Walking the Camino Francés: Santa Catalina de Somoza to O Cebreiro

posted in: Europe, Spain, Travel Journal | 2


A faint rainbow waved good morning and tried to coax us into thinking the dark clouds were not as bad as they seem.

It was right! We had sprinkles on and off all day, but nothing like the storm in the Meseta. Our socks didn’t get wet and it was not windy at all.

We are back in the mountainous region and it is incredible views all around.

We are trekking to the highest point on the Camino, Cruz de Ferro at 4,940 feet.

And although we have a steep climb to get there, it is the downhill that’s harrowing.

Cruz de Ferro stands for iron cross and that’s exactly what we find in the middle of the rock pile. There are a few different theories on the meaning of the location.

I’ve read that it is meant for the pilgrim to leave a rock from their home town to show how far they’ve come. I’ve heard it symbolizes something you want to leave behind as in a broken heart, anger, or maybe a part of your life.

I think it is what you make it. It’s what each pilgrim wants it to mean to them. It can be a life changing moment or just a pile of rocks.

I’ll keep my personal journey close to my heart as a private one. If you were to walk on a 500-mile pilgrimage, what would it mean to you?

The beauty doesn’t end at this point. On our way to El Acebo, the tree trunks are hairy and the walking path is lined with white, yellow and lavender flowers. It’ll go down as one of our favorite days for sure.

We walked 18 miles today and we can feel it. My husband is having issues with shin splints, my blisters have multiplied, and my mother-in-law’s cold is no better than the first couple of days. We are rewarded with a room all to ourselves and a fabulous dinner.

It was an easy day to ignore our ailments with all the scenery. Let’s see how we feel tomorrow…


Tired so tired; that’s how we feel after yesterday. I’ll keep today’s entry short and sweet.

It drizzled on and off most of the day. It was dreary yet the yellow and white flowers still popped against the dark sky and slate-covered ground.

We ate an awesome pilgrim meal midday in the medieval town of Molinaseca.

Late afternoon, we landed in Ponferrada. We hung back at the hostal for a few hours to rest before hitting the town.

We finished the day with a tour of the castle that was originally home to the Knights of the Templar Order and later a defense stronghold for the city.


Even though the sky was gray, it was a colorful walk today. We saw flowers decorating homes and the path most of the way. We also noticed we are back in wine country.

We had the most interesting dinner and lodging yet. We are now near a region where octopus (called pulpo) is popular. Being a picky eater it’s nothing I would ever eat, but everyone else enjoyed it.

I tried Galacia soup for the first time, another popular dish. It’s a broth based soup with kale, potatoes, and beans. It’s more in line with my taste buds.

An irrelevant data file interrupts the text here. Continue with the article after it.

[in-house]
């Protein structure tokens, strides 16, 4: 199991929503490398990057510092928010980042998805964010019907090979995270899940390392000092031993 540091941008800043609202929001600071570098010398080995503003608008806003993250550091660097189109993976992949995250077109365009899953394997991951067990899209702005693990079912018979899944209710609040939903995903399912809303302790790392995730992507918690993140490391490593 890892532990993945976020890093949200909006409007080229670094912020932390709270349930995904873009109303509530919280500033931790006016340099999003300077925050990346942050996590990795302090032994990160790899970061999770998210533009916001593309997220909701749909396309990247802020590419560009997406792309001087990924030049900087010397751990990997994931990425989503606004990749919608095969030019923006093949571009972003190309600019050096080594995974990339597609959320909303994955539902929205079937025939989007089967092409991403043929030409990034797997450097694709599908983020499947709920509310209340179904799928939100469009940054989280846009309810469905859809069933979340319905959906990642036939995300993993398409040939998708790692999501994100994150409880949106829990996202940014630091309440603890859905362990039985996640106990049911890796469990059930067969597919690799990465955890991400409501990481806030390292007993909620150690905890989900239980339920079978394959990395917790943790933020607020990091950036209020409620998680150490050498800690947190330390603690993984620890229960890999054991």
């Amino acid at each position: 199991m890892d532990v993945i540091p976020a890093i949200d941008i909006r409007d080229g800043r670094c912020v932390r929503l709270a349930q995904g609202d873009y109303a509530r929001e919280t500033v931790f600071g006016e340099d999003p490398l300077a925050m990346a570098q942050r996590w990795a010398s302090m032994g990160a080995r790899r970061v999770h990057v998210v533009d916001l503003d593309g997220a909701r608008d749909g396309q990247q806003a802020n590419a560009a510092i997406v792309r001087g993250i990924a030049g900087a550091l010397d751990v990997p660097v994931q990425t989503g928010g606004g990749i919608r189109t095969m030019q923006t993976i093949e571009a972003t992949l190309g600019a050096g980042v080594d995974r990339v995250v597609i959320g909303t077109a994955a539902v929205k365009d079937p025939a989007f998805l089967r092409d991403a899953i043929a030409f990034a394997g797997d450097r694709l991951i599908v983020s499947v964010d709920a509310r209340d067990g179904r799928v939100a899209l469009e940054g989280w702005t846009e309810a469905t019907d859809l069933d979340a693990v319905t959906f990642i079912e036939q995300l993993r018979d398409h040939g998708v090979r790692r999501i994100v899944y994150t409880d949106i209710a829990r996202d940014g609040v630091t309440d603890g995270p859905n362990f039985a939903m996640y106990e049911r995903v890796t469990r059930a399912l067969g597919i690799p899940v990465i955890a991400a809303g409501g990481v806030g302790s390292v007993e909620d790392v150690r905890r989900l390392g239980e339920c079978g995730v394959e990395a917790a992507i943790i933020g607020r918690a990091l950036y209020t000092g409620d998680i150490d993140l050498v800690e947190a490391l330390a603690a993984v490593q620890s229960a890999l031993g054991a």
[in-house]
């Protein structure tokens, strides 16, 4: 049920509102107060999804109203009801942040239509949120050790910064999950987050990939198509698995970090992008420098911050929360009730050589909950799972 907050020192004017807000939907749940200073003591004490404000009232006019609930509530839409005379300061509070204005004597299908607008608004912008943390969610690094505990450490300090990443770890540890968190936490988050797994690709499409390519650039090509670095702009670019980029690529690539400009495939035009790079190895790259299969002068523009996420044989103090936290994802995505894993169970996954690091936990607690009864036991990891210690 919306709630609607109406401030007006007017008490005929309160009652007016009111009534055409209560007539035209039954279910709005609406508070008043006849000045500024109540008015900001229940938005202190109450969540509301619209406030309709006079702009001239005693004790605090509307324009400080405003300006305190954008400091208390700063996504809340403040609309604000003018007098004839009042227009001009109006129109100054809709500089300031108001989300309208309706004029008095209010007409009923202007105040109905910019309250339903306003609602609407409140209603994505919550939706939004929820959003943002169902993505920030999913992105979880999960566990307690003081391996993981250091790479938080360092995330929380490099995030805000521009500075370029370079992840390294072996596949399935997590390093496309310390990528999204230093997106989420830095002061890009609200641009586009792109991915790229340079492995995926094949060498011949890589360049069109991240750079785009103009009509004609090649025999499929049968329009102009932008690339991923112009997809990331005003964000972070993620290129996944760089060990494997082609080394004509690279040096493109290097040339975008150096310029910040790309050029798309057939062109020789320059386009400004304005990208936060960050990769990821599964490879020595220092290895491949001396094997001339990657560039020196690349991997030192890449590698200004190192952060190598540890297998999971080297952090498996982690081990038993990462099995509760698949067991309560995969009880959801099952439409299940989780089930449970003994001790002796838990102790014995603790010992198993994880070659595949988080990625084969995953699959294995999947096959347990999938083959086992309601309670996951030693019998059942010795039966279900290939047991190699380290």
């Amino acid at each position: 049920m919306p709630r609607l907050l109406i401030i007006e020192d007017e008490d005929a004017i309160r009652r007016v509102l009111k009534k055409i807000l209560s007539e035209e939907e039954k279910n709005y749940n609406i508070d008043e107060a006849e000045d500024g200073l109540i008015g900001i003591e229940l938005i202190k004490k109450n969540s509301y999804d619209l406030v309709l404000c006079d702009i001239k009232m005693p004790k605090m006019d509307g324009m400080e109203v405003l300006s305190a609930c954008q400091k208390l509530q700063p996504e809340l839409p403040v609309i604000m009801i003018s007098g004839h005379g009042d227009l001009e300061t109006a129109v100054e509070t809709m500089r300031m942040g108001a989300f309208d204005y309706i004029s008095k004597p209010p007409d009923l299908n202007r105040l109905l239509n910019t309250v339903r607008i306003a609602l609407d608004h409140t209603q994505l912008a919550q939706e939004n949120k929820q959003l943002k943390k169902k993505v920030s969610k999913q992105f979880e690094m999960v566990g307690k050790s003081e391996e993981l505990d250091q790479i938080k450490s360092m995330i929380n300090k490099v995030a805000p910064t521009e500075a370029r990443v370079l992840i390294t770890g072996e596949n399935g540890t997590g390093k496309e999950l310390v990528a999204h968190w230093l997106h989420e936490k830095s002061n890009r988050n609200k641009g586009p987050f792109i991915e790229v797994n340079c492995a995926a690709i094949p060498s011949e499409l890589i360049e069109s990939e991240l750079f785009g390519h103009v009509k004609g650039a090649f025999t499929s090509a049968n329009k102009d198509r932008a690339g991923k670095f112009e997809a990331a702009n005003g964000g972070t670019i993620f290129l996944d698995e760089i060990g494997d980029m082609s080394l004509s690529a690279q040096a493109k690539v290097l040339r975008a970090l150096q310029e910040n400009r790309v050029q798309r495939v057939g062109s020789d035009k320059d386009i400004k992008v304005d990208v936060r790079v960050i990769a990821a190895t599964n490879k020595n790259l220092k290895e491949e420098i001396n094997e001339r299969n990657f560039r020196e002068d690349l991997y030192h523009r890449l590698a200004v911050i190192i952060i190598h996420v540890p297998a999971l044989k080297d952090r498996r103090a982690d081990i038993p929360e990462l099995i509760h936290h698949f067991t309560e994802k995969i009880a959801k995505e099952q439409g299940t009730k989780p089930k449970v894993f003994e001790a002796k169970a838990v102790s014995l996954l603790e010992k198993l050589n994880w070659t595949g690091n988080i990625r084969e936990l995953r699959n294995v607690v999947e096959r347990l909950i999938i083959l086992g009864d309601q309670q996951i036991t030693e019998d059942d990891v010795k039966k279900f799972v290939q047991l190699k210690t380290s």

As for our lodging tonight, what a unique experience. It’s an albergue set along an old church. The rooms are sort of private; they only have two beds in them but the walls don’t go all the way up to the ceiling. We could hear and talk to the people next door as if they were right there with us. We have to walk outside to use the bathrooms and showers like a campground, but we love it. It’s only five euro a person.

I won’t go into too much detail, but in the middle of the night here is where I catch some kind of Camino bug. Let’s just say the town lived up to its name in Cacabelos!


Having only slept two hours last night, today was a blur. It was a beautiful thirteen mile walk past vineyards and through a cute town where we had lunch.

At the albergue, we are happy to find the two of us in a four person room that doesn’t fill up. Our group enjoyed the pilgrim menu at the place and I stayed in the room and slept for fourteen hours straight. I still have not kicked this bug.


Today is a short day at about nine miles, but the steepest climb on the Camino and the second highest in elevation. We are heading up to the tourist town of O Cebreiro.

Even though I feel a tad better, my energy levels are low and the hike seems extremely intense. But we push on and and make it to a new and the final region of the hike, Galicia.

The lush picturesque views had a hand in motivating me to the top!

Because of the elevation, many people experience fog throughout the area. We were happy to have perfect weather for the climb and can see clearly up on the ridge.

The hamlet (a term commonly used in the area for a small settlement) is dotted with straw-roofed stone huts, shops, and restaurants.

For six euros, we were able to stay at the municipal. Another not-so-great stay with one bathroom on our floor with no toilet paper and a room with 75 fellow smelly pilgrims. And the showers were wide open with no privacy.

But it was cheap and it had the best view, well actually our shoes did!

Just under 100 miles left to Santiago!!


Follow Angela:

Angela E. is a travel writer from the Chicagoland area who has visited all 50 states in the US and has traveled extensively around the world. She is passionate about exploring the great outdoors and hiking in particular. Her love for nature has taken her to some of the most beautiful locations on the planet. She has written extensively about her travels on her own website, Dang Travelers, and has been published in collaboration with other travel websites and multiple visitor bureaus around the country.

2 Responses

  1. Sally

    Loving your blog. Sorry you got a bug. Thanks for the pictures of the food and hoping I see an otter in 2020! 🙂

Leave a Reply

Your email address will not be published. Required fields are marked *

This site uses Akismet to reduce spam. Learn how your comment data is processed.